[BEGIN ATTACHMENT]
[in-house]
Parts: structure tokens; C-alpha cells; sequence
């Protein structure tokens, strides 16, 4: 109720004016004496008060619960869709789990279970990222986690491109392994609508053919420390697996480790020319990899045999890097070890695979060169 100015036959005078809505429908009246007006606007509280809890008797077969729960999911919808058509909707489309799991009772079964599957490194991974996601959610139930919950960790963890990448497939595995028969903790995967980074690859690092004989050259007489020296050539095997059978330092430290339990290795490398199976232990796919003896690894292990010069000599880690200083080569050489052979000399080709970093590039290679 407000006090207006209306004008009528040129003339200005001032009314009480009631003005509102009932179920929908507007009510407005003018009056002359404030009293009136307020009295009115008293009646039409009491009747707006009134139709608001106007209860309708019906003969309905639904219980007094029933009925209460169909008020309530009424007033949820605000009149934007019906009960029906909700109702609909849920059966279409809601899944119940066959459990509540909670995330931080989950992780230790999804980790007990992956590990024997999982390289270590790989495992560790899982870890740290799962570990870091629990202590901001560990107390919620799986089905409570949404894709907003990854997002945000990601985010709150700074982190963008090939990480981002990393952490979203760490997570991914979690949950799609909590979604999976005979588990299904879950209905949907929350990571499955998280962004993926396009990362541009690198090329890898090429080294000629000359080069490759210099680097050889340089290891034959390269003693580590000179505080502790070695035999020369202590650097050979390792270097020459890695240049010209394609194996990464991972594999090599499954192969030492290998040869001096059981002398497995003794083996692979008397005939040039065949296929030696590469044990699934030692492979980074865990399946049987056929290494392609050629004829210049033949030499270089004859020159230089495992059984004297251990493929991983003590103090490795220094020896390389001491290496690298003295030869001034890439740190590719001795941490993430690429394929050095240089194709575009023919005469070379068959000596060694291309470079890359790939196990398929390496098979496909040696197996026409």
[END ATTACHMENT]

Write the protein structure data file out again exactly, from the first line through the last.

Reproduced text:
[in-house]
Parts: structure tokens; C-alpha cells; sequence
């Protein structure tokens, strides 16, 4: 109720004016004496008060619960869709789990279970990222986690491109392994609508053919420390697996480790020319990899045999890097070890695979060169 100015036959005078809505429908009246007006606007509280809890008797077969729960999911919808058509909707489309799991009772079964599957490194991974996601959610139930919950960790963890990448497939595995028969903790995967980074690859690092004989050259007489020296050539095997059978330092430290339990290795490398199976232990796919003896690894292990010069000599880690200083080569050489052979000399080709970093590039290679 407000006090207006209306004008009528040129003339200005001032009314009480009631003005509102009932179920929908507007009510407005003018009056002359404030009293009136307020009295009115008293009646039409009491009747707006009134139709608001106007209860309708019906003969309905639904219980007094029933009925209460169909008020309530009424007033949820605000009149934007019906009960029906909700109702609909849920059966279409809601899944119940066959459990509540909670995330931080989950992780230790999804980790007990992956590990024997999982390289270590790989495992560790899982870890740290799962570990870091629990202590901001560990107390919620799986089905409570949404894709907003990854997002945000990601985010709150700074982190963008090939990480981002990393952490979203760490997570991914979690949950799609909590979604999976005979588990299904879950209905949907929350990571499955998280962004993926396009990362541009690198090329890898090429080294000629000359080069490759210099680097050889340089290891034959390269003693580590000179505080502790070695035999020369202590650097050979390792270097020459890695240049010209394609194996990464991972594999090599499954192969030492290998040869001096059981002398497995003794083996692979008397005939040039065949296929030696590469044990699934030692492979980074865990399946049987056929290494392609050629004829210049033949030499270089004859020159230089495992059984004297251990493929991983003590103090490795220094020896390389001491290496690298003295030869001034890439740190590719001795941490993430690429394929050095240089194709575009023919005469070379068959000596060694291309470079890359790939196990398929390496098979496909040696197996026409």